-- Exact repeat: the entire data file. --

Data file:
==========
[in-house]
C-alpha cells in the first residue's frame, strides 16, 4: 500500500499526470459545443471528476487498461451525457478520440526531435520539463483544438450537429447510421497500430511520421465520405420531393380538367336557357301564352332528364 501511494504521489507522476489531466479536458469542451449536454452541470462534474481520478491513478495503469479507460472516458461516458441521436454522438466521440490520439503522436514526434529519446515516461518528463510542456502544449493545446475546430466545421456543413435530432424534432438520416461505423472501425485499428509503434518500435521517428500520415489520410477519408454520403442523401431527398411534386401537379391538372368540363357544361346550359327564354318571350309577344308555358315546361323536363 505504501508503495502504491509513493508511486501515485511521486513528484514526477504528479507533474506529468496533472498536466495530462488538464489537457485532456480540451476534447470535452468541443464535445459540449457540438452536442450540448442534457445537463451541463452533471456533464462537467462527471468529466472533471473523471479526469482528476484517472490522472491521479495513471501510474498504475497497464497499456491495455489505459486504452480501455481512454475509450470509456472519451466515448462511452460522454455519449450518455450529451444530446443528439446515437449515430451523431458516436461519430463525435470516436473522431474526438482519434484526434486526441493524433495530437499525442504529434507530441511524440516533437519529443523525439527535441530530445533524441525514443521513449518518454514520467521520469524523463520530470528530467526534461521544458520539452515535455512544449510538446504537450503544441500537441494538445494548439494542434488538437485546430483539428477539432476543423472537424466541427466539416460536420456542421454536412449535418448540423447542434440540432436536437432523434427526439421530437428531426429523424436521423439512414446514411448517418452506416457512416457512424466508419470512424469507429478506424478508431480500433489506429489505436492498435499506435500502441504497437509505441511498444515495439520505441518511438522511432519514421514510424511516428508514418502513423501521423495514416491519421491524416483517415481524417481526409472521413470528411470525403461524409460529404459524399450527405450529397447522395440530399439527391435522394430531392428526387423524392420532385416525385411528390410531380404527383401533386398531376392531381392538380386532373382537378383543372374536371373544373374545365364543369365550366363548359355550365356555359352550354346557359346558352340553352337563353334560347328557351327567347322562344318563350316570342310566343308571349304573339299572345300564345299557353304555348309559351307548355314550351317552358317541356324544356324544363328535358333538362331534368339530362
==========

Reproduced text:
[in-house]
C-alpha cells in the first residue's frame, strides 16, 4: 500500500499526470459545443471528476487498461451525457478520440526531435520539463483544438450537429447510421497500430511520421465520405420531393380538367336557357301564352332528364 501511494504521489507522476489531466479536458469542451449536454452541470462534474481520478491513478495503469479507460472516458461516458441521436454522438466521440490520439503522436514526434529519446515516461518528463510542456502544449493545446475546430466545421456543413435530432424534432438520416461505423472501425485499428509503434518500435521517428500520415489520410477519408454520403442523401431527398411534386401537379391538372368540363357544361346550359327564354318571350309577344308555358315546361323536363 505504501508503495502504491509513493508511486501515485511521486513528484514526477504528479507533474506529468496533472498536466495530462488538464489537457485532456480540451476534447470535452468541443464535445459540449457540438452536442450540448442534457445537463451541463452533471456533464462537467462527471468529466472533471473523471479526469482528476484517472490522472491521479495513471501510474498504475497497464497499456491495455489505459486504452480501455481512454475509450470509456472519451466515448462511452460522454455519449450518455450529451444530446443528439446515437449515430451523431458516436461519430463525435470516436473522431474526438482519434484526434486526441493524433495530437499525442504529434507530441511524440516533437519529443523525439527535441530530445533524441525514443521513449518518454514520467521520469524523463520530470528530467526534461521544458520539452515535455512544449510538446504537450503544441500537441494538445494548439494542434488538437485546430483539428477539432476543423472537424466541427466539416460536420456542421454536412449535418448540423447542434440540432436536437432523434427526439421530437428531426429523424436521423439512414446514411448517418452506416457512416457512424466508419470512424469507429478506424478508431480500433489506429489505436492498435499506435500502441504497437509505441511498444515495439520505441518511438522511432519514421514510424511516428508514418502513423501521423495514416491519421491524416483517415481524417481526409472521413470528411470525403461524409460529404459524399450527405450529397447522395440530399439527391435522394430531392428526387423524392420532385416525385411528390410531380404527383401533386398531376392531381392538380386532373382537378383543372374536371373544373374545365364543369365550366363548359355550365356555359352550354346557359346558352340553352337563353334560347328557351327567347322562344318563350316570342310566343308571349304573339299572345300564345299557353304555348309559351307548355314550351317552358317541356324544356324544363328535358333538362331534368339530362